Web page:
Future looks no better for SA's canned lions 14-06-2009 Share
By Mike Cadman
The government has won the court case that will effectively put a stop to canned lion hunting - but it now faces a massive animal welfare crisis as breeders threaten to ditch unwanted predators that no longer have any commercial value.
There are between 3 500 and 4 000 lions in captivity in South Africa, most of which are bred specifically for the hunting industry.
The South African Predator Breeders Association (Sapba) estimates that 1 050 lions - the highest figure on record - were hunted in South Africa last year.
About 700 lions were shot in 2007 and 322 in 2006.
On Thursday, the Bloemfontein High Court ruled that the Department of Water and Environmental Affairs had a right to enforce laws that stipulated that lions raised in captivity must be allowed to roam free for two years before being hunted.
Sapba argued that this provision would make the breeding of lions in captivity for hunting financially unviable even though the industry is legal.
The association also argued that the former department of environmental affairs and tourism had acted unfairly in drawing up the legislation.
Sapba chairperson Carel van Heerden said on Friday that his organisation, which has 123 members, was considering appealing against the ruling. The members would meet next Friday to consider their options, he said.
"This is a crucial time for them. The decision could mean the end of their businesses, which had been legalised by the state," Van Heerden said.
"It also has dire consequences for about 5 000 workers and their dependents who could lose their jobs if lion breeding facilities close down.
"People have poured millions of rands into their facilities and it costs a lot of money to feed lions and raise them.
"The government allowed the industry to become established over a period of many years; they legalised it by issuing permits," he said.
"And now they want to destroy it, so they must tell us what they plan to do with all these animals that no one will want because they have no economic value."
For the past few years, conservation, animal welfare and animal rights groups have urged the government to draw up plans to deal with the animal welfare issues should the canned lion hunting industry be shut down.
"A victory may have been won in court, but to these animals, whose lives so far have been nothing more than a caged existence to provide a trophy to an unethical hunter, their future remains uncertain and may not necessarily be any better," said Yolan Friedmann, CEO of the Endangered Wildlife Trust in Joburg.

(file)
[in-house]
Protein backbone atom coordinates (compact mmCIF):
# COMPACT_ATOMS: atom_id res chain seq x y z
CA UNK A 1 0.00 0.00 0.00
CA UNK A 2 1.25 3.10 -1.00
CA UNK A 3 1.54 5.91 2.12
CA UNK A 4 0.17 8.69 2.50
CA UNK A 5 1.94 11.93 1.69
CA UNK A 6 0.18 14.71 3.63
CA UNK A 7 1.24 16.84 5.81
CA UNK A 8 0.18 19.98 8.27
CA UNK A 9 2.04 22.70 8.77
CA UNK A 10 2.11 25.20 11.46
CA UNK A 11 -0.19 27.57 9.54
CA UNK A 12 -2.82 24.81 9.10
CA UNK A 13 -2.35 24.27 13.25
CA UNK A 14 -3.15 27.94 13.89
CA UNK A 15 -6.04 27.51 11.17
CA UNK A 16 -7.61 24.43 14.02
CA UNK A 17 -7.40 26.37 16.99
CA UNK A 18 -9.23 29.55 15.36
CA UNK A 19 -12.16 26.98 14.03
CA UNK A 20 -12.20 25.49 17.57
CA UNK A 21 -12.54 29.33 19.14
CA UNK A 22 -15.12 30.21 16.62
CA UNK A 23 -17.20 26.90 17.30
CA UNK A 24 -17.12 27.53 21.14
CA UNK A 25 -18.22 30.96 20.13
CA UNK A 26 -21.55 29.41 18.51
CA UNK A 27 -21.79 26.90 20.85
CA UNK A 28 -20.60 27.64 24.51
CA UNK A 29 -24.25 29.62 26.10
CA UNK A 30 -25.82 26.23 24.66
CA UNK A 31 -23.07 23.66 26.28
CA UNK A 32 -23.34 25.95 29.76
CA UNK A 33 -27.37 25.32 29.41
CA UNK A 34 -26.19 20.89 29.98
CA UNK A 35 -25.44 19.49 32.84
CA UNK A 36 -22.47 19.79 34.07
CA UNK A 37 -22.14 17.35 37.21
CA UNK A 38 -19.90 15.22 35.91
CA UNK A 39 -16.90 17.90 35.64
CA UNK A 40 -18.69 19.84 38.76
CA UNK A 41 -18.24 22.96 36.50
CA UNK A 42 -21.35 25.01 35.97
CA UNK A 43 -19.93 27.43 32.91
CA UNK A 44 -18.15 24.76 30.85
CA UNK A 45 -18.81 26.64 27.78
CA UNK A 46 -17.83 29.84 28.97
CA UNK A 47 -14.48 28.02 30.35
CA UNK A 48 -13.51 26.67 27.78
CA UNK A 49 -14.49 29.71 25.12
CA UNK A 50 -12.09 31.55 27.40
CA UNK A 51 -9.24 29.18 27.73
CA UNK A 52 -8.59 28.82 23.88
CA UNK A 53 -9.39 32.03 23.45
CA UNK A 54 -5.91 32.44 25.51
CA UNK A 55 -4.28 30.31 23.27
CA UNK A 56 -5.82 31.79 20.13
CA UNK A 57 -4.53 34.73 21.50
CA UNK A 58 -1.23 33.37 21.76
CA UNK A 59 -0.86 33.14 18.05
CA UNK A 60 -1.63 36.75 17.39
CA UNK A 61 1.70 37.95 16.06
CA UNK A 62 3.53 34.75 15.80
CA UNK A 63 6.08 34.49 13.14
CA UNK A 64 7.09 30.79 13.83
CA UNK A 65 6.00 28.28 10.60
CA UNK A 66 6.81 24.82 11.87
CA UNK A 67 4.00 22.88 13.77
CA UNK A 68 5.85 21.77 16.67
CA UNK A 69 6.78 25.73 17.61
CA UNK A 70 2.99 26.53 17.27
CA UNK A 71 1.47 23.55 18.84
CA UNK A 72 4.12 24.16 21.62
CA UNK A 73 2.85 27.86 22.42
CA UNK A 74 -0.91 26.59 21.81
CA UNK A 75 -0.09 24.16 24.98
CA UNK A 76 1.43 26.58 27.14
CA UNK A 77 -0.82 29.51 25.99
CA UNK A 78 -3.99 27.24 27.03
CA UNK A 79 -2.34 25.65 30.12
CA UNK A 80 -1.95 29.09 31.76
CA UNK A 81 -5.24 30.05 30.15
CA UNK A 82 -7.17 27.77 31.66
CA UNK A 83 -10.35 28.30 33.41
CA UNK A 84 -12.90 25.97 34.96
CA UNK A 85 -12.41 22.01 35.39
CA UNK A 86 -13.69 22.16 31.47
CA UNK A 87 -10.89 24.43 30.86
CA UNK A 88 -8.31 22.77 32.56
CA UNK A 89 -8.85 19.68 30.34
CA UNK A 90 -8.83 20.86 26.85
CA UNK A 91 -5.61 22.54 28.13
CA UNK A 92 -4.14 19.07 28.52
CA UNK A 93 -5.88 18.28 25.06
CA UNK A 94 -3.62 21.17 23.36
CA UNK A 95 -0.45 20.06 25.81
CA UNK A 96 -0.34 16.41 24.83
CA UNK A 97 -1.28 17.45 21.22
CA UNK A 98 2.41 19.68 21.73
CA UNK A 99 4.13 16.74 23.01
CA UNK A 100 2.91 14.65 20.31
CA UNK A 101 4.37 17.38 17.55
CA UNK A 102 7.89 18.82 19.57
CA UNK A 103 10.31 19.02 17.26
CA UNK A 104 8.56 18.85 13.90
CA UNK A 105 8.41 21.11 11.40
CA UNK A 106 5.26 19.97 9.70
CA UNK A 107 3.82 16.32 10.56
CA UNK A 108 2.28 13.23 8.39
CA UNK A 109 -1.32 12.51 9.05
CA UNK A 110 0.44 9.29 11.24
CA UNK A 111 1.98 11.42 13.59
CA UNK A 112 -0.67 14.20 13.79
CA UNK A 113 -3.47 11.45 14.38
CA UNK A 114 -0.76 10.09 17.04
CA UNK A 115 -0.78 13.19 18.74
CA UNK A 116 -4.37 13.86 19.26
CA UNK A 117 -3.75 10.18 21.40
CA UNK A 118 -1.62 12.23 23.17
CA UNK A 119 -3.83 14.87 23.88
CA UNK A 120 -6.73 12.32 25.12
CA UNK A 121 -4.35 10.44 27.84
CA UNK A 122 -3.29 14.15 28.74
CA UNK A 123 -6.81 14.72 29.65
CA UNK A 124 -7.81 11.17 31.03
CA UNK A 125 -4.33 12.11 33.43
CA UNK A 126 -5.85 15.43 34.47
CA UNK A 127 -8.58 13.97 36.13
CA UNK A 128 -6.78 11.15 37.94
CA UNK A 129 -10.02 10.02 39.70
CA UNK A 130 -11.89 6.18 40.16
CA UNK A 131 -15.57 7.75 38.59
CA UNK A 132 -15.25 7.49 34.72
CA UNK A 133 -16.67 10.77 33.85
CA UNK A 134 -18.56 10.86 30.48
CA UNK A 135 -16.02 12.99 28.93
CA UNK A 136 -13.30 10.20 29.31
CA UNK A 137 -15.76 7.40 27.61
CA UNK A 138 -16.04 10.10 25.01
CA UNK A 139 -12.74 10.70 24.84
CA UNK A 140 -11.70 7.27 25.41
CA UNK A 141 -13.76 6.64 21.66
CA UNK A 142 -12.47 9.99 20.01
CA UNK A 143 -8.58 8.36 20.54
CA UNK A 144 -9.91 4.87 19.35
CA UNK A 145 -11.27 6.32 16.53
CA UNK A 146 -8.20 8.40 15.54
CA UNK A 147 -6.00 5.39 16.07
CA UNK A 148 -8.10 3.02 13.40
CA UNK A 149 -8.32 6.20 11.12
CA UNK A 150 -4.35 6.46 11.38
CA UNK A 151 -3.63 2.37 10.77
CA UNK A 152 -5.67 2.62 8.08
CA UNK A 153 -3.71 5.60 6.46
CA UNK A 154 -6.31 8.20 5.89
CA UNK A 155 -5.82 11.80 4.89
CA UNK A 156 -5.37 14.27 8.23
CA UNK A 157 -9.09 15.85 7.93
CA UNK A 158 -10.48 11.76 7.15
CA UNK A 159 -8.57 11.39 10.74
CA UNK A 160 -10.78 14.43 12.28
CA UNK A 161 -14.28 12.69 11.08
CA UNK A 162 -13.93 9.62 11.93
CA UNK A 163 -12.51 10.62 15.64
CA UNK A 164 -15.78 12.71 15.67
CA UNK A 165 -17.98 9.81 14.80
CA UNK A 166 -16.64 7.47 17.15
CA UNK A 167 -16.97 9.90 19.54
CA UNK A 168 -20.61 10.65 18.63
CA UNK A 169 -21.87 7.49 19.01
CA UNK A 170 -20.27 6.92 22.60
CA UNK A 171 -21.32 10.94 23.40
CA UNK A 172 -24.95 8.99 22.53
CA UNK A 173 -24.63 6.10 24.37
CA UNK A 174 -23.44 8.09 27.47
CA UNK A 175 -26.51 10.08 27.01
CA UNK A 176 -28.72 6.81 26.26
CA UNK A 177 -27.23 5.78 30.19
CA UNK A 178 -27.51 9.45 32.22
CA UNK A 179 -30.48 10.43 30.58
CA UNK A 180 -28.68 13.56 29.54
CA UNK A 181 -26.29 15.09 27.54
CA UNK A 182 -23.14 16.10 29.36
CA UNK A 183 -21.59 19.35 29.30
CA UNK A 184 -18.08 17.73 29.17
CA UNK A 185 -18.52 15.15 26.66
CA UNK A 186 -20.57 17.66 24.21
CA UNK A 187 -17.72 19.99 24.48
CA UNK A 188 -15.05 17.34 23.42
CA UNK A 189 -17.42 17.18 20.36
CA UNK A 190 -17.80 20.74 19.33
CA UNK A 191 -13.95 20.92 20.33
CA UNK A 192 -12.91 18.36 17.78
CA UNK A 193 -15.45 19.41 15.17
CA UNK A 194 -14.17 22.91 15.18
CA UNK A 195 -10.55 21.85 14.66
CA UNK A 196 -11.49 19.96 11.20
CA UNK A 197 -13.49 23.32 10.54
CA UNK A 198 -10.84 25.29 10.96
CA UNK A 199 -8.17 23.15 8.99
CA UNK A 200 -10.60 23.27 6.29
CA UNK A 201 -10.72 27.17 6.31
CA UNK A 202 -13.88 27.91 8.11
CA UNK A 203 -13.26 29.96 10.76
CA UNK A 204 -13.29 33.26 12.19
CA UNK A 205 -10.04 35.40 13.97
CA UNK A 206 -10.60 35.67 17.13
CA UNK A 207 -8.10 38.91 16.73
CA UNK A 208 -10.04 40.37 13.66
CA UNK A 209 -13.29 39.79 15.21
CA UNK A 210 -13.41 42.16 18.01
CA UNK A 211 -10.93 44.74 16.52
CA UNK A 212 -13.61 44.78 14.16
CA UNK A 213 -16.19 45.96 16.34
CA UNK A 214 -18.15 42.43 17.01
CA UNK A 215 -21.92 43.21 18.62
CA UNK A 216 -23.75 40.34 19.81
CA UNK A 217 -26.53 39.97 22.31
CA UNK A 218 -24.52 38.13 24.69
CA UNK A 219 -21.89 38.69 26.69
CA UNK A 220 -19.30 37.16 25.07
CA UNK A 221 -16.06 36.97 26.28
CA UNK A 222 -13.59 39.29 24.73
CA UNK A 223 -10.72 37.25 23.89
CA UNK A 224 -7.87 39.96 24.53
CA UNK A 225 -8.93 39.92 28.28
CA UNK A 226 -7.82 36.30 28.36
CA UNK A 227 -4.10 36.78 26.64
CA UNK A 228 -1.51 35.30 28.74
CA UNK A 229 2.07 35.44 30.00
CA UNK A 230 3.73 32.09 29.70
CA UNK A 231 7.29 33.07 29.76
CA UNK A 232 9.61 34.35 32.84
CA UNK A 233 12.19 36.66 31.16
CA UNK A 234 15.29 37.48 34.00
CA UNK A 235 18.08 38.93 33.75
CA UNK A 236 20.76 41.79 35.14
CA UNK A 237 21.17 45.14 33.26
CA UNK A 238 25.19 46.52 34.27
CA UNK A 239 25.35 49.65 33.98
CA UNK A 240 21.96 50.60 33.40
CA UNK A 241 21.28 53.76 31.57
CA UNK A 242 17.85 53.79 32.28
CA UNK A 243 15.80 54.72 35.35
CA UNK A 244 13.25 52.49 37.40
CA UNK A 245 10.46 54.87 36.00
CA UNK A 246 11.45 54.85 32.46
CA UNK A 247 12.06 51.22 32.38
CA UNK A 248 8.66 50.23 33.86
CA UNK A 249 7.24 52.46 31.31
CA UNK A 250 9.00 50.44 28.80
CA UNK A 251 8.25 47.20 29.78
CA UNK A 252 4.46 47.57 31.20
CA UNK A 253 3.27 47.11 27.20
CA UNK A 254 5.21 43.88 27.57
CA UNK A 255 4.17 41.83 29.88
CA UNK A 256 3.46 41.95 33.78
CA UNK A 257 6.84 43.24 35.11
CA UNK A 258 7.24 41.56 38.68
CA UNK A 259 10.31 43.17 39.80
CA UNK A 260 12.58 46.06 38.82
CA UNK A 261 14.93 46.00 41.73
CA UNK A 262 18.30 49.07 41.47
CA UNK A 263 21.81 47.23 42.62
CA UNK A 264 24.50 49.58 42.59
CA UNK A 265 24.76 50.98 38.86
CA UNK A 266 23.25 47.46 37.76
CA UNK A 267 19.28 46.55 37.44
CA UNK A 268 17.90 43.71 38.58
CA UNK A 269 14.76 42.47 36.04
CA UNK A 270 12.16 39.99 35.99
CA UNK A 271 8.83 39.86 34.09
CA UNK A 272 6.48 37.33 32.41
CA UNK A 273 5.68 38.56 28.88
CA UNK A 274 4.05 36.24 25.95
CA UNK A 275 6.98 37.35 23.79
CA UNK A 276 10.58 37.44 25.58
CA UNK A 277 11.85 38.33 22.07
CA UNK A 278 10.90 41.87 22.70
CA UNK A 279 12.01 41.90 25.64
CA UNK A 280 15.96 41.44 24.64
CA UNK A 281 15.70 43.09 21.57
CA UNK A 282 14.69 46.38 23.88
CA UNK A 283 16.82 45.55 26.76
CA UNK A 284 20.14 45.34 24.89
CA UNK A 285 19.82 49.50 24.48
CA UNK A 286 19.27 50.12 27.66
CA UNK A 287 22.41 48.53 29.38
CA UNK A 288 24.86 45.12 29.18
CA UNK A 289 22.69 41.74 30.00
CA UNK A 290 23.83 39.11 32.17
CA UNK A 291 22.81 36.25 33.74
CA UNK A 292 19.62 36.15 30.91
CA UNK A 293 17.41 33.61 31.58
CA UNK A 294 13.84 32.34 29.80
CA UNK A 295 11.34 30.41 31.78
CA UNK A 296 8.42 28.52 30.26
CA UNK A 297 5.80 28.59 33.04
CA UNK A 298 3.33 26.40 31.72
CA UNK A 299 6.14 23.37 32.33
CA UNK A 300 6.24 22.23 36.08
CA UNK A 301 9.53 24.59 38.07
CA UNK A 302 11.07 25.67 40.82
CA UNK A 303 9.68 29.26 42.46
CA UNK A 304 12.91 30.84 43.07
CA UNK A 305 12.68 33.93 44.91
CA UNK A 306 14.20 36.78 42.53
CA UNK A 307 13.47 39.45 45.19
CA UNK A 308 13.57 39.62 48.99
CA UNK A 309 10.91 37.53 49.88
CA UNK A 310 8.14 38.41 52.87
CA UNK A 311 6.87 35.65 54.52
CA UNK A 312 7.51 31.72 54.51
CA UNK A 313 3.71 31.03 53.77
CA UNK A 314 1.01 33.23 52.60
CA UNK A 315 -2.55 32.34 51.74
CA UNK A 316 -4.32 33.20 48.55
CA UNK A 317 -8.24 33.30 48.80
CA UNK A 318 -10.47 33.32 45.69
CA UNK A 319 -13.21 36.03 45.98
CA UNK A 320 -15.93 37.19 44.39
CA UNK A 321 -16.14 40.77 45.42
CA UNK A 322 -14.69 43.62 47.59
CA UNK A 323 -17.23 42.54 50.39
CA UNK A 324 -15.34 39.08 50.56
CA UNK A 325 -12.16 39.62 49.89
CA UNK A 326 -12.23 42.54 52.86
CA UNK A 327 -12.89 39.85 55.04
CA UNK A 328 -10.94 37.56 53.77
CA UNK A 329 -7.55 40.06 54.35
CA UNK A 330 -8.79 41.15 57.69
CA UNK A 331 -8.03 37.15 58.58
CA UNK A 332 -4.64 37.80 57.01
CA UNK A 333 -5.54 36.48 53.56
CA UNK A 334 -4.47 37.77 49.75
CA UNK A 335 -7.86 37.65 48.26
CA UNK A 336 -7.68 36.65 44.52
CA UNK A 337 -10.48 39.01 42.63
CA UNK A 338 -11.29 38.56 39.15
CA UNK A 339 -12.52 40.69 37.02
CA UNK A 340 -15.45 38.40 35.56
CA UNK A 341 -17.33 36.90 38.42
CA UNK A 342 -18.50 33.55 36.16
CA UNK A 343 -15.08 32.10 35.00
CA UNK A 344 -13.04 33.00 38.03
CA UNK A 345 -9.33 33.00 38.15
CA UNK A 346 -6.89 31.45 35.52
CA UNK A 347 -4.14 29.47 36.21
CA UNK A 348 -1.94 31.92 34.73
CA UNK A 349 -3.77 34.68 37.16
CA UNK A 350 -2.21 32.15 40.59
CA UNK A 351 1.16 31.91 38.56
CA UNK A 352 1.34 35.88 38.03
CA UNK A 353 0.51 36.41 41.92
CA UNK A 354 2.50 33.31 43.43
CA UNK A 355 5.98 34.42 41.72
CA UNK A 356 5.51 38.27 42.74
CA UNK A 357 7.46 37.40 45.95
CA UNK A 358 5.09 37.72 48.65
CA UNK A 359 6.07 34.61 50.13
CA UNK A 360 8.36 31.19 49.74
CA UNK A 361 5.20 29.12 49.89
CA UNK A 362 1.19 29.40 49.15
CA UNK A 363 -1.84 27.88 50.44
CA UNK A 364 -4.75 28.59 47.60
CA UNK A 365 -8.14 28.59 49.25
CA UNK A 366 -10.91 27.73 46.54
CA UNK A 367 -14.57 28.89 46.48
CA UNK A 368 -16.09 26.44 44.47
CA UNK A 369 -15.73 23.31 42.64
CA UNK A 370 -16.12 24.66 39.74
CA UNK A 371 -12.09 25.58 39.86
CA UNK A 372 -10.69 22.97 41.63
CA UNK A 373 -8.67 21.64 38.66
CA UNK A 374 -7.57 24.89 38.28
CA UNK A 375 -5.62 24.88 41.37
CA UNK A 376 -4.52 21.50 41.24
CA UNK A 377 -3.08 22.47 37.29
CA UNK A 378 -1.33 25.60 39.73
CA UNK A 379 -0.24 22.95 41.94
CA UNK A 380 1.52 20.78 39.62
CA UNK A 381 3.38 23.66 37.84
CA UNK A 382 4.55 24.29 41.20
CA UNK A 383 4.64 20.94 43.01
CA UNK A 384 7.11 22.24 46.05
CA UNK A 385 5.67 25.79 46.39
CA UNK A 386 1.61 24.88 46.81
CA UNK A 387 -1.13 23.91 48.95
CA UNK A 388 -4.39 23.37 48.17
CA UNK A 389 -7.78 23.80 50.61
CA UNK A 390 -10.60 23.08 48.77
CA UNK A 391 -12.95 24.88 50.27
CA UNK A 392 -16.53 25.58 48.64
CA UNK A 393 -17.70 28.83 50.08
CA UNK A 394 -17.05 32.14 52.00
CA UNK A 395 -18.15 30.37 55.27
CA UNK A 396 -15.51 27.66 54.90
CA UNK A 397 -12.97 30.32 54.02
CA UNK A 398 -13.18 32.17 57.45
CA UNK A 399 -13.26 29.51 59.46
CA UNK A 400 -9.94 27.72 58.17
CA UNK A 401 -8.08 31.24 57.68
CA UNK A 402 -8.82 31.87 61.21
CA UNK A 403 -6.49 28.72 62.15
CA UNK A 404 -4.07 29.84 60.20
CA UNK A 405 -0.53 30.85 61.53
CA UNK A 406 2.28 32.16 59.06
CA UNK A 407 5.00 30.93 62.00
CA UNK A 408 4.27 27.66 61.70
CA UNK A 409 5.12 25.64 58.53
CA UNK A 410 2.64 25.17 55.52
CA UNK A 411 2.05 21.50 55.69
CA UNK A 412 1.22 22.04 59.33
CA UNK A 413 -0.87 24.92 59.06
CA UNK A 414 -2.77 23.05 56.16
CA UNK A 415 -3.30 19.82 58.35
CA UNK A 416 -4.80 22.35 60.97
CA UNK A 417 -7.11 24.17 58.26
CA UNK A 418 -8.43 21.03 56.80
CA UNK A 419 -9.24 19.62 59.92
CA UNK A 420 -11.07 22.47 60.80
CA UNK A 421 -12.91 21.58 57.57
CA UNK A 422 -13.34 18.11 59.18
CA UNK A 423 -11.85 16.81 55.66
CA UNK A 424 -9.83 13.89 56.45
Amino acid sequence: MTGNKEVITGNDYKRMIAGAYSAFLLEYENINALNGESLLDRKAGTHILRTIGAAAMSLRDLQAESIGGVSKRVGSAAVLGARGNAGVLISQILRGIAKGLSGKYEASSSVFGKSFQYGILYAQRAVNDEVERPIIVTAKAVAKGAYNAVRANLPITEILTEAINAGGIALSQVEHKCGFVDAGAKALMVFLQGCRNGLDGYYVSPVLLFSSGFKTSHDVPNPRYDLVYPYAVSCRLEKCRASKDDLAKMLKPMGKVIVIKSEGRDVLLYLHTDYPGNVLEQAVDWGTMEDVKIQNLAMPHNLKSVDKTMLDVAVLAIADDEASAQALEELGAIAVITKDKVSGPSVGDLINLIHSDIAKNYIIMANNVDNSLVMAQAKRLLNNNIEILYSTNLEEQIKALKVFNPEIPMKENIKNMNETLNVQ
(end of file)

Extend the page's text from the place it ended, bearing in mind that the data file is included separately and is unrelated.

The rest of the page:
"We urge the government to immediately begin a process of addressing this situation, to avert a welfare crisis in which these animals could fall prey to neglect and further cruel treatment," she added.
The government has no suitable sanctuaries for unwanted lions raised in captivity, and private operations can't handle such large numbers of lions.
Wildlife rehabilitation experts said releasing lions back into the wild was extremely difficult and time-consuming, and that most large wildlife areas in the country had reached their carrying capacity for lions and other predators.
Brenda Santon, the manager of the wildlife unit at the NSPCA, said that law enforcement and monitoring of the industry had been notoriously poor for years.
"Immediate action is needed to deal with this welfare crisis and there is an urgent need to properly monitor how the animals are now treated," she said.
A report published recently by the NSPCA shows that most captive lion breeding facilities are in North West and the Free State.
There are some facilities in Gauteng, the Eastern Cape and Limpopo, but more than 90 percent of all lion hunting takes place in North West.
The Department of Water and Environmental Affairs said last week it was still awaiting a report on the captive lion breeding and hunting industry, but it planned to include lions in the Threatened or Protect Species (Tops) regulations as soon as possible.
Asked what plans were in place to deal with unwanted lions, the department's spokesperson Albi Modise said it "will co-operate with all stakeholders and investigate all available options to address the issue should it arise".
Canned lion hunting in South Africa made headlines in 1997 when a British documentary showed lions being hunted behind fences.
The documentary sparked an outcry, and three successive environment ministers repeatedly vowed to investigate the industry, enforce strict controls and outlaw canned hunting.
In February last year Marthinus van Schalkwyk, then the minister
of environmental affairs and tourism, said new legislation ensured
that "the days of captive breeding of listed species for any
purpose except science and conservation are over" - but he later
removed lions from the Tops regulations because of the Sapba court